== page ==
HTC messed up in its breakthrough deal with Google
It was a long wait, but Thursday morning finally looked like the time for me to congratulate HTC Corp. on a smart move.
Except I can’t. HTC messed up.
Taiwan’s iconic smartphone maker is selling 2,000 of its best and brightest engineers to Alphabet Inc.’s Google for $1.1 billion. It’s netting about $500,000 per member of the “Powered by HTC” team in a deal that also includes the non-exclusive licensing of HTC intellectual property.
What’s not to love about $1.1 billion in cash? Except that HTC doesn’t need cash, it needs profits. Even after a bonfire of losses, the company is still sitting on about $1 billion of cash and equivalents.
What HTC is not doing is selling its factories, and chief financial officer Peter Shen told a press conference there are no plans to eliminate staff (beyond those it’s selling to Google). That means overheads for running production facilities remain. Those costs are not what they were—depreciation is about 4 percent of revenue, around half of that being for machinery and equipment. But there’s a manufacturing staff to maintain, and HTC needs to look for savings wherever it can.
The transfer to Google will reduce headcount by about 19%, according toBloomberg Gadfly calculations. Those are probably among the most expensive people on the payroll; arguably they also add the most value. To be clear, HTC still has a solid team of engineers that works on its branded devices, such as its flagship U11 smartphone, which isn’t touched by the sale. “Powered by HTC” is the division primarily tasked with building products for non-HTC brand devices, such as the Google Pixel.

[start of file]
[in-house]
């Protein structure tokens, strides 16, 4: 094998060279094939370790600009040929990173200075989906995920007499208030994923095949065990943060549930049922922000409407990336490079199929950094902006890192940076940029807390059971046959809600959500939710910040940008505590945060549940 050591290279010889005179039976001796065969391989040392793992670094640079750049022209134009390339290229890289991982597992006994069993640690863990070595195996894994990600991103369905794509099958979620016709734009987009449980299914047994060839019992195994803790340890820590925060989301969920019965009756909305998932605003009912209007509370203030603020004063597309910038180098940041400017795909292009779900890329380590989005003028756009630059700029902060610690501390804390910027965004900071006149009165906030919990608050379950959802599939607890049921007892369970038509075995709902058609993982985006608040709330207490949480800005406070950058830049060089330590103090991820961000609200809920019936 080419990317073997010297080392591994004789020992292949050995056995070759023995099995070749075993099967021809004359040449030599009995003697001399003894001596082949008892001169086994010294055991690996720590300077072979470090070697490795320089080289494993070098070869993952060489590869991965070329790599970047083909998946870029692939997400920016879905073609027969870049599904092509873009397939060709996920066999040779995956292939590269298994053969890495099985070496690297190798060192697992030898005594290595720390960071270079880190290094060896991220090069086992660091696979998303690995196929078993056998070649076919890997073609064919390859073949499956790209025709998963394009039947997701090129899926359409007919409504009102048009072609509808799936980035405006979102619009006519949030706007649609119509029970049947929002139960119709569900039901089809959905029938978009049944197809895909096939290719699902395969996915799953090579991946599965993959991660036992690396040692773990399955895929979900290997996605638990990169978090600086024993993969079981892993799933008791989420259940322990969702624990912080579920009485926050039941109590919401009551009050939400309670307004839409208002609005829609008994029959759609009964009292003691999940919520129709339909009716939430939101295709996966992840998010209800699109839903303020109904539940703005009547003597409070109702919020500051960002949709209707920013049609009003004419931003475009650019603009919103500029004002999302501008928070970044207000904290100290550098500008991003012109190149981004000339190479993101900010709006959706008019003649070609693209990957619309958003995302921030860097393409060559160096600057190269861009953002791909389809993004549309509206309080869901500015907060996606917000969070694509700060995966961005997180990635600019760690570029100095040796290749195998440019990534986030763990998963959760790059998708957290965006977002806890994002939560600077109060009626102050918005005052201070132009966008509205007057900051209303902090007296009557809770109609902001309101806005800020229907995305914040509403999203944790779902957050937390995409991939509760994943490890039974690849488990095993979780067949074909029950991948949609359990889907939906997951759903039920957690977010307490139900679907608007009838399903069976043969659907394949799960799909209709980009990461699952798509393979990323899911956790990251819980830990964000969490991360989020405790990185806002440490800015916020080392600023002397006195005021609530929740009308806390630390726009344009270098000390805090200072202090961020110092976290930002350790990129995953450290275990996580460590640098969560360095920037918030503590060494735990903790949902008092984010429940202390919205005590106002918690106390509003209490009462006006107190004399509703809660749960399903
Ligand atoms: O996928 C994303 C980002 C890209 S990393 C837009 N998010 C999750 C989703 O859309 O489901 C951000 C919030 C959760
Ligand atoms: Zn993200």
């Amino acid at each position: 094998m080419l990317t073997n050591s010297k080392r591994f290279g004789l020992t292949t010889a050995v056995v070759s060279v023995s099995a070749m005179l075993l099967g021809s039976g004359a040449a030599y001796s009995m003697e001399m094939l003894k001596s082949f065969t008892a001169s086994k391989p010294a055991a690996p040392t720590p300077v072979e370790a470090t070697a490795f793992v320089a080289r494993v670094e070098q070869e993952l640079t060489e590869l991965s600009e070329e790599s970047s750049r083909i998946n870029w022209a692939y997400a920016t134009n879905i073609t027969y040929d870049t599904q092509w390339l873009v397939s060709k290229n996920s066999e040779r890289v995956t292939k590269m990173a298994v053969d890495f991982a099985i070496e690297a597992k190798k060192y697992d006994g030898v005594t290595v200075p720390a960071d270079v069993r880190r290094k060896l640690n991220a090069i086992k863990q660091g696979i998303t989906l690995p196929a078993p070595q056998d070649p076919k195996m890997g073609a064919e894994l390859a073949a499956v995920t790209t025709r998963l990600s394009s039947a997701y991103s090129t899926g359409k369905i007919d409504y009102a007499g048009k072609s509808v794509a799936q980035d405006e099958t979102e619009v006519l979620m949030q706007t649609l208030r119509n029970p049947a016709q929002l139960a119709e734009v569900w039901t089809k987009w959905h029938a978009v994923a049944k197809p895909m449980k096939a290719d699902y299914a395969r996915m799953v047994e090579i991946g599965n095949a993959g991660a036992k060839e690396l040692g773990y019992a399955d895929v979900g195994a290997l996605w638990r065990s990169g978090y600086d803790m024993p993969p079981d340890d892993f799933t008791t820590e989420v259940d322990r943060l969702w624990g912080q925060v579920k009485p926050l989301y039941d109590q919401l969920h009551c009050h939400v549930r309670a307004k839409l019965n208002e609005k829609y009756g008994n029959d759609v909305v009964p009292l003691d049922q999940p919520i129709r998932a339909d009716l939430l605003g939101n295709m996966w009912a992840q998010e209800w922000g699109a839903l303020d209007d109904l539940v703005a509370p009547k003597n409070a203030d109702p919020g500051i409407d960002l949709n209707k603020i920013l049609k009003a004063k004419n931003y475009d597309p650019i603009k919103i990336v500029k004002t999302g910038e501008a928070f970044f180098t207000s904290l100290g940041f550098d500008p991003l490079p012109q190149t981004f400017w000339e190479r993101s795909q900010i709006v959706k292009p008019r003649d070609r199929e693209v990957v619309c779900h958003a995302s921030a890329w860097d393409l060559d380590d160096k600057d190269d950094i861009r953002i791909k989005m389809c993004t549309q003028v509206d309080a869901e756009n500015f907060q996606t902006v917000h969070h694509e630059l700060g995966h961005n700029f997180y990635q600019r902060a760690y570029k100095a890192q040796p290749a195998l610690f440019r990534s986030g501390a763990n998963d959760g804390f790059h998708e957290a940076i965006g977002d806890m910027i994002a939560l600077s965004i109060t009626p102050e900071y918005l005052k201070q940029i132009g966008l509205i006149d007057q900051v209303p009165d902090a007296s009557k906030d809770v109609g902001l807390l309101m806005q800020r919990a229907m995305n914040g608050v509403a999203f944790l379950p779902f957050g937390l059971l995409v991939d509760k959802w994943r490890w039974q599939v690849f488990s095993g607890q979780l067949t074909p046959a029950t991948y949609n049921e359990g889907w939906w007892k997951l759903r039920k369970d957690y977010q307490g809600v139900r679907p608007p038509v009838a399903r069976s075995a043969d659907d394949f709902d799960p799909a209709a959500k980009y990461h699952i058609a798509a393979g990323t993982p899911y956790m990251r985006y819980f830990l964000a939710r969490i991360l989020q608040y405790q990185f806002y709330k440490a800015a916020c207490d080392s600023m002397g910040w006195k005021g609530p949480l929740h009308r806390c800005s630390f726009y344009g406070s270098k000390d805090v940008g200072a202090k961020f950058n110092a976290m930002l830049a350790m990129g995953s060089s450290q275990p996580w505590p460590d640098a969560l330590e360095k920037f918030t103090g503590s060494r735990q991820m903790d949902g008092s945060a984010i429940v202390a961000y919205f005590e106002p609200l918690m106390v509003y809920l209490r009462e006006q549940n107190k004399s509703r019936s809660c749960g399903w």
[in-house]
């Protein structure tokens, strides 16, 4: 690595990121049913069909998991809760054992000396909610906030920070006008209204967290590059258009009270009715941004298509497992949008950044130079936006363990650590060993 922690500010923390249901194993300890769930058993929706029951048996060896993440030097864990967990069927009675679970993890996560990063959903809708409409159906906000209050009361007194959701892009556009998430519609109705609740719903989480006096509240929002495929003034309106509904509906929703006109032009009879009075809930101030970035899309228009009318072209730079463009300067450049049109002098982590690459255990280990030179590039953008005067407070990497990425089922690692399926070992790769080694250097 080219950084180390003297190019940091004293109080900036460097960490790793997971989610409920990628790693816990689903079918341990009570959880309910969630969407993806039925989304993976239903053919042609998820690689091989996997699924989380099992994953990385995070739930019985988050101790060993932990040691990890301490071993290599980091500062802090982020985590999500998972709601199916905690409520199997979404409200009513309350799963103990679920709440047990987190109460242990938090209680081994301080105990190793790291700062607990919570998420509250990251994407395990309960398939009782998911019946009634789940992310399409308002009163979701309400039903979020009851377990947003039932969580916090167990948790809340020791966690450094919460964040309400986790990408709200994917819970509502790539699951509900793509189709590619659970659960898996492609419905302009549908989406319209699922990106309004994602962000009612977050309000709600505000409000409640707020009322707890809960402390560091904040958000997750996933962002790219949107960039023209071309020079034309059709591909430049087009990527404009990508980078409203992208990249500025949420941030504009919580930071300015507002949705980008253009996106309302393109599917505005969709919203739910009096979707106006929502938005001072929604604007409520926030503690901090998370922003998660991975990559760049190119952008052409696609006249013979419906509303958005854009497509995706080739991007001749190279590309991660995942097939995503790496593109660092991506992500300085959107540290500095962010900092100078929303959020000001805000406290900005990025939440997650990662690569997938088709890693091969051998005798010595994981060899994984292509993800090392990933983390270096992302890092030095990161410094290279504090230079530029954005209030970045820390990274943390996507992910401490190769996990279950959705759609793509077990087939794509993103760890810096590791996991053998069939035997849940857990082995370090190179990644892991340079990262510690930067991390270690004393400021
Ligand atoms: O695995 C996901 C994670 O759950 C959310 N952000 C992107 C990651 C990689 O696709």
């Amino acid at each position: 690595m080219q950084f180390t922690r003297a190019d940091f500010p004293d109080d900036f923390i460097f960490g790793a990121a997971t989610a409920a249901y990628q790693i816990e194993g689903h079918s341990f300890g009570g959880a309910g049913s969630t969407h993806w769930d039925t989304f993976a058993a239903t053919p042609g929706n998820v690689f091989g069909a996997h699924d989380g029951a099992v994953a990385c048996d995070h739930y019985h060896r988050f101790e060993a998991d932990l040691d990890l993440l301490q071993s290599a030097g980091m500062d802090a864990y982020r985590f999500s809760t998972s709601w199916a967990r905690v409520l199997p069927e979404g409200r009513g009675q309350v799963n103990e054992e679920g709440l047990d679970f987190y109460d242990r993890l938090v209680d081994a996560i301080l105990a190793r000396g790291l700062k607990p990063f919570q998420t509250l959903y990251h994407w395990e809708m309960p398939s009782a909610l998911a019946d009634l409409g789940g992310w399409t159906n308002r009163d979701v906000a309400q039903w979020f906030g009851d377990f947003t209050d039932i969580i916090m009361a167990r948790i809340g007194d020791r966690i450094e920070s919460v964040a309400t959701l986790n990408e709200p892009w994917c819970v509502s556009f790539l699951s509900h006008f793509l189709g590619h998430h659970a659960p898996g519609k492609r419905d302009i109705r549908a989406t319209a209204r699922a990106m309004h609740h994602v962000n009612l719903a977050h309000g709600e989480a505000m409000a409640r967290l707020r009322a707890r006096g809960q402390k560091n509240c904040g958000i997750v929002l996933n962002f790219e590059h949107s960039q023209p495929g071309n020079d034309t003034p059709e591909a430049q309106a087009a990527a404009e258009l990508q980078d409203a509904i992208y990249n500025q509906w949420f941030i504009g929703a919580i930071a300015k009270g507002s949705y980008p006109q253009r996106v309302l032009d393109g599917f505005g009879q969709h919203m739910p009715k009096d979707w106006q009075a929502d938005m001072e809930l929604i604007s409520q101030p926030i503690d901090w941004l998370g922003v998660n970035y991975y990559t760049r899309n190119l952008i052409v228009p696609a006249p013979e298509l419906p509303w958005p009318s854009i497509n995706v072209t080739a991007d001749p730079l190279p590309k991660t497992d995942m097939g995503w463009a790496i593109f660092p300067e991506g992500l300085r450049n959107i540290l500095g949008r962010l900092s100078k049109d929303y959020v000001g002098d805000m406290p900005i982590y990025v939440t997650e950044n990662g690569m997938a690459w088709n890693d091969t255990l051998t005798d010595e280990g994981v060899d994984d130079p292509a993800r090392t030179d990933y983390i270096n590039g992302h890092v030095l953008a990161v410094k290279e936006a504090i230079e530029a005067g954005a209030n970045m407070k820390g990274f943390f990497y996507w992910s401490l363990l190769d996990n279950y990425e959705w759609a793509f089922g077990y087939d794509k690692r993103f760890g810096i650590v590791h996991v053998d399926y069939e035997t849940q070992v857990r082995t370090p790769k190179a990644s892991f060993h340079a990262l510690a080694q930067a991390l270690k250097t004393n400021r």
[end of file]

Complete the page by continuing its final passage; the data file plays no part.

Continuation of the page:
For HTC, the main point of this deal is to cut costs. It will do that with a 30% to 40% reduction in operating expenses, Shen said.
Unfortunately, based on financial results for the past six quarters, a 40% improvement in op-ex still isn’t enough to swing HTC to profit. Deeper cuts are needed. A 35% cut in the second quarter would have put the company in the black (barely) for that period, but revenue for the most recent two months indicate that this June quarter bounce was a fluke rather than a trend. HTC may well move in and out of profit, but there’s nothing to indicate this can be sustained.
Even those calculations don’t take into account the possible loss of revenue from transferring 2,000 engineers to Google and the resulting reduction in sales for the Pixel. And helping Google make better phones that compete with HTC’s own brand doesn’t look like a solid strategy.
HTC says it wants to use the larger cash pile to invest in future technologies and businesses. Beyond smartphones, a declining sector for the company, that future is built around virtual reality.
HTC’s Vive headsets were released almost 18 months ago and sold for about the same price as a high-end smartphone. A continued slide in revenue for HTC since then suggests these products aren’t gaining traction—at least not on the scale once enjoyed by smartphones—and it’s since had to slash prices to keep up with the likes of Facebook Inc.’s Oculus and Sony Corp.’s PlayStation VR. This price war won’t end soon.
In finally entertaining the idea of selling parts of the business, chairwoman Cher Wang showed much-needed pragmatism. Sadly for HTC, its investors and its loyal fans, she failed to undertake the deeper re-engineering the company really needs.